Originally written in 2014 by Valerie “Tay” Henderson, Executive Director.
In May 2003, our world turned upside down when my husband’s liver condition forced him to take emergency retirement from the Post Office. In January 2004, while going through liver transplant surgery, Dan Henderson passed away. That had not not been the plan in my book. All the hard work that he and so many people had done on the Lighthouse was hanging there waiting for some direction. I had a job, a life, children, and grandchildren. I wasn’t looking for anything else to do and it certainly wasn’t running the Lighthouse. During my husband’s funeral, Pastor Bob Hauselman asked, “Who is going to take the mantle?” God whispered in my heart, “Tay, the mantle is yours.” I remember saying, “Oh my goodness, these poor people at the Lighthouse. I’m going to have a lifestyle change.”
I told God that I would go where ever he wanted me to go and I would do whatever he asked me to do. I knelt by the front door and told Him that I would be a doorkeeper in His house. And I meant it. I surrendered completely to His will. I’m glad I was here.
And so it began
I was ordained later that year because I figured if I was going to get involved in people’s lives, I needed to be prepared. I did not know that the first funeral I would do would be a young man who killed himself. It was tragic, and all his friends and family were tattooed, pierced and riding motorcycles. I thought, “God, you never give me anything easy.” After it was over, I told God, “Thank you that you could use me to help these wonderful people who were hurting.” It was an incredible feeling. God, I’m glad I was here.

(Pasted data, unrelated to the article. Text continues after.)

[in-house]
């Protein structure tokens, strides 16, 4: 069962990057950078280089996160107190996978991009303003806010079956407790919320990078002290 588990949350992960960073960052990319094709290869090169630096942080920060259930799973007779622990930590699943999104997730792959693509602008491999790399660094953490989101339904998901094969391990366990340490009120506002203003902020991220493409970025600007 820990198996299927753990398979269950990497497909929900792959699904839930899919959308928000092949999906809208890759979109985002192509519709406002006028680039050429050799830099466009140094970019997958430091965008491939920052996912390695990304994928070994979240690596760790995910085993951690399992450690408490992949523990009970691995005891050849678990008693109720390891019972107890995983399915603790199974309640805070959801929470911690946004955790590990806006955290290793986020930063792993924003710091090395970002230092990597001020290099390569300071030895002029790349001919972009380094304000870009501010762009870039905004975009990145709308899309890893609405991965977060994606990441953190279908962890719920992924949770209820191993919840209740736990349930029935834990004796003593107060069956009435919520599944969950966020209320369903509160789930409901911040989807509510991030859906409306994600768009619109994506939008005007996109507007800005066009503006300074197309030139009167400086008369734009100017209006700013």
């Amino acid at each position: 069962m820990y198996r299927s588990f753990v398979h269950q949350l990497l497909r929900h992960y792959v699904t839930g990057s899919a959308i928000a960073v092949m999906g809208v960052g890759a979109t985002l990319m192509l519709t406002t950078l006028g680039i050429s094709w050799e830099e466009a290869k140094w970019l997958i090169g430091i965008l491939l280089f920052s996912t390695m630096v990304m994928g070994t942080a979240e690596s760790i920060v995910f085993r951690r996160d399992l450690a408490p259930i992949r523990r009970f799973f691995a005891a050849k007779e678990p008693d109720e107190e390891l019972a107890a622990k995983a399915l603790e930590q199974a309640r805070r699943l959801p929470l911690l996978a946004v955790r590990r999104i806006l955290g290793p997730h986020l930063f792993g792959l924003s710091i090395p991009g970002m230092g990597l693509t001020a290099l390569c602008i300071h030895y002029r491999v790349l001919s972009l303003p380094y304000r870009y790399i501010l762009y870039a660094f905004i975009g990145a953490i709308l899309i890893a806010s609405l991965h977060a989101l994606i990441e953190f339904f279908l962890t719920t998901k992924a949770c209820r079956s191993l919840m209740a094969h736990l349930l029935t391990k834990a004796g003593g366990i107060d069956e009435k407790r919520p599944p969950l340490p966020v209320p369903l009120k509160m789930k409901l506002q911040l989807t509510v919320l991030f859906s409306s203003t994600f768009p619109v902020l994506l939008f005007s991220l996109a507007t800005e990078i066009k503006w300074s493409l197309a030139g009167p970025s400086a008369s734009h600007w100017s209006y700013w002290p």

The first wedding I performed was for two elderly, widowed people. They were married at the home of the groom’s mom. And I cried. I’m glad I was here.
Early on, a man named Mike Miller helped me teach recovery classes for the community. I knew he had some struggles. He came in one day and told me he was working in a liquor store with another Christian and they were having great fellowship. And I thought, “He’s pretty convinced this is good.” I told him to ask his Pastor what he thought about it. The next time I saw Mike, he said he’d told his Pastor and had quit his job. Imagine that. He ended up coming into our men’s recovery program and graduating. He worked on staff for awhile. Now he works for Kroger and has a feeding ministry called Bread of Life Ministries out of Broadway Christian Church several nights a week. I’m glad I was here.
Then, Danny Iofi with Born Again Delivered Disciples came from California. He helped me with the men’s program. He was from Somalia. Danny had problems with authority and with women in authority. One day after a pretty heated discussion, he said, “I’m not like you… Mother Teresa!” And I said, “I’m not mean like you, Danny.” I’m glad I was here.
One day I met a man named Rocky Atkinson. He ate at the Lighthouse on a regular basis. When he finished, he’d get on his bike and ride off. He had a water bottle on his bike that was filled with vodka. Day after day I would sit outside. When he showed up, I would talk to him and he would cry. He was living in a house with no utilities. I knew God was dealing with him. He came into the men’s program, I led him to Christ, and he then completed the program and graduated. That was 8 years ago. Recently, he painted a room for me. I had to pay him. I love Rocky! I’m glad I was here.